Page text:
Presentation on theme: "Social Psychology and the Law"— Presentation transcript:
1 Social Psychology and the Law Chapter 16Social Psychology and the Law
2 Social Psychology and the Law Studying the legal system helps psychologists see how behavior occurs in complex, personally relevant, and emotion-laden contests.
3 Eyewitness TestimonyEyewitness identifications are frequently inaccurate.
4 Eyewitness TestimonyThe three basic processes of acquisition, storage, and retrieval influence eyewitness memory, just as they influence all memory.
5 Eyewitness TestimonyTwo groups of factors influence eyewitness identificationEstimator variablesconcern the eyewitness and the situationSystem variablesare under the direct control of the criminal justice or legal system.
6 Eyewitness Testimony Viewing Opportunity The longer witnesses look and the more attention they are able to pay, the more accurate their identificationsHowever, witnesses are just as likely to think they can make an identification if they have witnessed an event under poor viewing conditions.
7 Eyewitness Testimony Stress and Arousal Stress increases memory for the event itself but decreases memory for what preceded and followed the incident
8 Eyewitness Testimony Weapon Focus Effect People tend to keep their eye on weapons because of their danger and noveltyThis distracts their attention from the robbers
9 Eyewitness Testimony Own-Race Bias People are more accurate in identifying members of their own raceOwn-race bias decreases with experience with other groupsThus blacks are more accurate in identifying whites than vice versa.
10 Eyewitness Testimony Retention Interval Accuracy drops with time rapidly at first, then levels off.
11 Eyewitness Testimony Suggestive Questioning The way witnesses are questioned influences their memories of the event.Some questions are suggestive but not deliberately misleadingE.g. Loftus & Palmer found that people said a car had been going faster in an accident if they asked about its speed when it “smashed” into the other car as opposed to “hit” itOther questions are deliberately misleading, asking about nonexistent details.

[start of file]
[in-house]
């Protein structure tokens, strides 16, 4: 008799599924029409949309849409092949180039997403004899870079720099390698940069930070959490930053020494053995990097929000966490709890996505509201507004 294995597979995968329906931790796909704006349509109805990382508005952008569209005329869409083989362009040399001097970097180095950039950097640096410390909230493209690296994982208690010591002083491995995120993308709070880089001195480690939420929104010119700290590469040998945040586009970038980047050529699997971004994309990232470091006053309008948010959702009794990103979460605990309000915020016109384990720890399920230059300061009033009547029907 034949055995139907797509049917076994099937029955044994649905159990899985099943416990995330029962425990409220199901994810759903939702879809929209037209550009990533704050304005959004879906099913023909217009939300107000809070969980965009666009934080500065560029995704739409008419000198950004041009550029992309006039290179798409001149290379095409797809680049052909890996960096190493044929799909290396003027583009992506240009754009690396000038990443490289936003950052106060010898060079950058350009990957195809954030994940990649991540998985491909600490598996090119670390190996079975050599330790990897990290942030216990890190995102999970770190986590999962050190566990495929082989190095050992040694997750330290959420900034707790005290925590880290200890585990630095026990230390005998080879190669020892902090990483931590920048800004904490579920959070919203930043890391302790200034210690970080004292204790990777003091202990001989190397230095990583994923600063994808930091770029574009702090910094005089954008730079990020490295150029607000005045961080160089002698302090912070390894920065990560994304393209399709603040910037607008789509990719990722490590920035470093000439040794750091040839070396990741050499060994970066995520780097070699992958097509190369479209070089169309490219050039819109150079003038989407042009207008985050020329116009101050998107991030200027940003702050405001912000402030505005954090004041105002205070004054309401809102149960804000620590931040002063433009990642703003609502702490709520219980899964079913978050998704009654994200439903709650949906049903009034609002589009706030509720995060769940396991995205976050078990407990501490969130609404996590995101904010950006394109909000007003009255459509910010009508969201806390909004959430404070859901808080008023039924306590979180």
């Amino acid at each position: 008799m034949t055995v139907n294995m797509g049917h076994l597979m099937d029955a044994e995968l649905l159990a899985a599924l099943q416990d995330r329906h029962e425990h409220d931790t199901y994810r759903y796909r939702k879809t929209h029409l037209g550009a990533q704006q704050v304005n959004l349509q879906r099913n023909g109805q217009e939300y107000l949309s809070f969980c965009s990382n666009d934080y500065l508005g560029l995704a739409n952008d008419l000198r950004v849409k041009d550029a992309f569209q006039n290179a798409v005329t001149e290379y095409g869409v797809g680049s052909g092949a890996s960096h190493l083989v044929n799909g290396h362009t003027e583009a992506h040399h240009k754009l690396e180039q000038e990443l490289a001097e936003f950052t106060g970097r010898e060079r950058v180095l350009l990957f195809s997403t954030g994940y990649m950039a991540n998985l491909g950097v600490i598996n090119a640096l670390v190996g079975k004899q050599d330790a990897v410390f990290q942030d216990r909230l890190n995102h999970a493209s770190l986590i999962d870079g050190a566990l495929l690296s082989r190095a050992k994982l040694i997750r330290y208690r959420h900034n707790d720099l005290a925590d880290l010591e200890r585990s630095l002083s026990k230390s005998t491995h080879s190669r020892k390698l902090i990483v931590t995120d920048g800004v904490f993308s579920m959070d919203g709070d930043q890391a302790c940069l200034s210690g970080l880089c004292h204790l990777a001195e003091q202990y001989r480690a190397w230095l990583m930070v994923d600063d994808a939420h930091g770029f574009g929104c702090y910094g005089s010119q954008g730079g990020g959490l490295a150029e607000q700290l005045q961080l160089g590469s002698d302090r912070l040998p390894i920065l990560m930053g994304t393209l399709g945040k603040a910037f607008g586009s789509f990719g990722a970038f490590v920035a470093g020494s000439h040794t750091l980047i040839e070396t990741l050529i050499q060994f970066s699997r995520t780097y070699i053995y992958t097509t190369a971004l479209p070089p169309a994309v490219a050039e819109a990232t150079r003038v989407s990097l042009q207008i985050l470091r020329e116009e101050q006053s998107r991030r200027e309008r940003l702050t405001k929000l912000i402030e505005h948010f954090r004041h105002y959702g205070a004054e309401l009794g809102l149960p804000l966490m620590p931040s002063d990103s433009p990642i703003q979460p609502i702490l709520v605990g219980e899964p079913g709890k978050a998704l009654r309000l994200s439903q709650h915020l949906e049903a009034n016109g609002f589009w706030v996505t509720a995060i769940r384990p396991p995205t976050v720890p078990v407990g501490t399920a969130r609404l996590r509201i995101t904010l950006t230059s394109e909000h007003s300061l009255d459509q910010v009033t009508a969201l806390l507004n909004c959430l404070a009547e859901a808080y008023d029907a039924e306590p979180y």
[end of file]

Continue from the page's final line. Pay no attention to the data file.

12 Eyewitness TestimonyThree hypotheses for how post-event information affects memoryover-writingforgettingsource monitoringPeople retain memories of both the event and any post-event information but cannot identify the source of the memoriesEvidence supports the latter.
13 Eyewitness Testimony Lineup Biases The way lineups are conducted can have a tremendous effect on the accuracy of eyewitness identification.
14 Eyewitness Testimony Show-ups Simultaneous lineups Sequential lineups asks witnesses to indicate whether or not a single witness is the perpetratorSimultaneous lineupsshow the witness several potential suspects at the same time.Sequential lineupsshow potential suspects one at a time
15 Eyewitness TestimonySequential lineups allow the most careful attention to each person and the most careful decision-making and are most accurate.
16 Eyewitness TestimonyAnother aspect of lineups is choosing foils (people other than the suspect in the lineup).Identifications are most accurate when all of the foils look like the witness’s initial description of the perpetrator.
17 Eyewitness TestimonyInstructions given to eyewitnesses are also important.Identifications are most accurate when the witness is told that the suspect “may or may not” be in the lineup.
18 Eyewitness TestimonyThis research has affected U.S. Department of Justice guidelines for police to use when questioning eyewitnesses.
19 Criminal Defendants Voluntary False Confessions. Coerced complaint false confessionswhen people are pressured to admit guilt but privately believe their own innocence.Coerced internalized false confessionswhen people come to believe they committed crimes they did not commit.This may occur when the behavior seems plausible and when other people claim they are guilty.